Zimbabwe

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Zimbabwe: Telecoms Firms Warned to Improve Service

By Zvamaida Murwira

Gokwe — The Postal and Telecommunications Regulatory Authority of Zimbabwe (Potraz) is set to be tough on telecommunication operators whose services fall short of statutory standards, an official has said.

Potraz executive officer responsible for economic and financial analysis Mr Talent Munyaradzi said they were winding up countrywide road shows in which they were receiving feedback from users of telecommunication services and would soon ensure that they enforced the law.

Mr Munyaradzi said this in an interview in Gokwe Nembudziya on Saturday where his organisation was conducting a road show aimed at raising awareness on consumer grievances.

He said there was a Statutory Instrument governing services, both postal and mobile service providers, and Potraz would impose varied penalties on service providers.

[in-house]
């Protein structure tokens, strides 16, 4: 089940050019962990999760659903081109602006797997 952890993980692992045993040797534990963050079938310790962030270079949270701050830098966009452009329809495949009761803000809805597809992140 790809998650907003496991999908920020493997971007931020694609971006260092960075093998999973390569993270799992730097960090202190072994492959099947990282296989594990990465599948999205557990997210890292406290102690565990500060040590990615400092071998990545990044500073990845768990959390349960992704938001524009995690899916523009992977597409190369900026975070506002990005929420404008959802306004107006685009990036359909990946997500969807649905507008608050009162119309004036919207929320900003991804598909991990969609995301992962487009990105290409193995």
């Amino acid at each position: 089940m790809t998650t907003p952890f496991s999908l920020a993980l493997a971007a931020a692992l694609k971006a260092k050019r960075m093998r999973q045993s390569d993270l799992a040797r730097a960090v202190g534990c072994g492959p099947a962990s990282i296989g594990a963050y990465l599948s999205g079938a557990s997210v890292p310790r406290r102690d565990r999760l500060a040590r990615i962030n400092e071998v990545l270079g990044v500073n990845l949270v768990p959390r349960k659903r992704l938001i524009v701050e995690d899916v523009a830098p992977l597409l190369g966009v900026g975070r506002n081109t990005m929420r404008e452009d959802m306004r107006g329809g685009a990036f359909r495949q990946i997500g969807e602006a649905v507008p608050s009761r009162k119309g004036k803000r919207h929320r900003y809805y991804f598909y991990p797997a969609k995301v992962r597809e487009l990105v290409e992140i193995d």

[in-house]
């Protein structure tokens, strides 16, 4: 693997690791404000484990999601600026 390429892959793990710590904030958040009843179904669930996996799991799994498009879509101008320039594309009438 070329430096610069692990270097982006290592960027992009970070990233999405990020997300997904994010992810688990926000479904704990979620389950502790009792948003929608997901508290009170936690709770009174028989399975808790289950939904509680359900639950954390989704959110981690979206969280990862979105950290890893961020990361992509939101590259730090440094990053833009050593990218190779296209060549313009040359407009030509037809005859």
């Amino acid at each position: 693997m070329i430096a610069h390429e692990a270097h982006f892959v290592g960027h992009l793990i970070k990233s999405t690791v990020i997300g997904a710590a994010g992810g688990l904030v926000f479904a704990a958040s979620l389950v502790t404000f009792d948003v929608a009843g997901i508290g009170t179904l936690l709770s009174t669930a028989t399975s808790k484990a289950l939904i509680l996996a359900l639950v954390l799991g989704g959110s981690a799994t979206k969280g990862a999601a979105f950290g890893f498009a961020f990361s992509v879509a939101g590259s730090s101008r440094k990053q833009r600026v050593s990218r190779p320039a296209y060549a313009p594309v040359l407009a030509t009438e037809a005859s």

Mr Munyaradzi said they would be on high alert to ensure service providers complied with the law.

This comes against the background where the quality of service, including call set up time (ease of connectivity), duration of uninterrupted calls and internet speeds have at times been and continue to be an issue for users.

Prior to Government’s promulgation of a law that specifically outlines quality of service standards, Potraz had no benchmark against which to hold operators, neither did consumers have basis on which to hold services, particularly mobile network operators. “We have been moving around the country interacting with consumers,” said Mr Munyaradzi. “We heard about their complaints and we also told them that they ought to direct complaints to Potraz.

“We will be issuing out show cause orders to various service providers on why their services were failing to comply with the law on quality of services. We will impose fines of varied amounts for operators who fall short of the benchmark of services.”